Ministry in a diverse society

In order to be relevant to postmoderns, must the church listen to the voice of postmodernism?

Kenley Hall, DMin, is associate professor of Christian Ministry, Andrews University Seventh-day Adventist Theological Seminary, Berrien Springs, Michigan, United States.

Donald McGavran, the “father” of the church growth movement, in his foundational work, Understanding Church Growth, concluded that evidence indicates that homogeneous unit churches grow faster than multiethnic churches.1 His conclusion, though, did not address any ethical dimensions inherent in a homogeneous principle of church growth. When C. Peter Wagner assumed the mantle of leadership for the church growth movement, he embraced the homogeneous principle of his colleague. However, realizing the ethical implications of the principle, he sought to make a distinction between the evangelistic mandate and the cultural mandate. He acknowledged that the cultural mandate of the Bible called for a commitment to multiethnic/multicultural ministry. At the same time, however, he argued that the evangelistic mandate to win people to Jesus Christ made the homogeneous principle ethically permissible.2 Whether such a distinction can be made is debatable because one thing is certain in the twenty-first century—the coming demographics are going to change everything.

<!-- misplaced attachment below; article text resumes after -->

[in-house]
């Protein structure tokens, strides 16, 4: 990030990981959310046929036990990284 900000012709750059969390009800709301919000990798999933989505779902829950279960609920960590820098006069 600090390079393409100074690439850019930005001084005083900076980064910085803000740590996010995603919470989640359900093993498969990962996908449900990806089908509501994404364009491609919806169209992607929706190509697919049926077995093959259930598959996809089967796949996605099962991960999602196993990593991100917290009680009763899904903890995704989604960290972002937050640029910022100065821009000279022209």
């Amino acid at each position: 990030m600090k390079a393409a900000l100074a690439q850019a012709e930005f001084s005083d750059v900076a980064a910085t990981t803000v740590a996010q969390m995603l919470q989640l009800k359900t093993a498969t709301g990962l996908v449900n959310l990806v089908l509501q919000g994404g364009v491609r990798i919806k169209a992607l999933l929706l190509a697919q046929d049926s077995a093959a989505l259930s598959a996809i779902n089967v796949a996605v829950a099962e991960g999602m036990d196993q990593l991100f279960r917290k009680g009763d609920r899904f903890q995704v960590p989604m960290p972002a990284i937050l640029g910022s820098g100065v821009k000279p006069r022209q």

Ethnic changes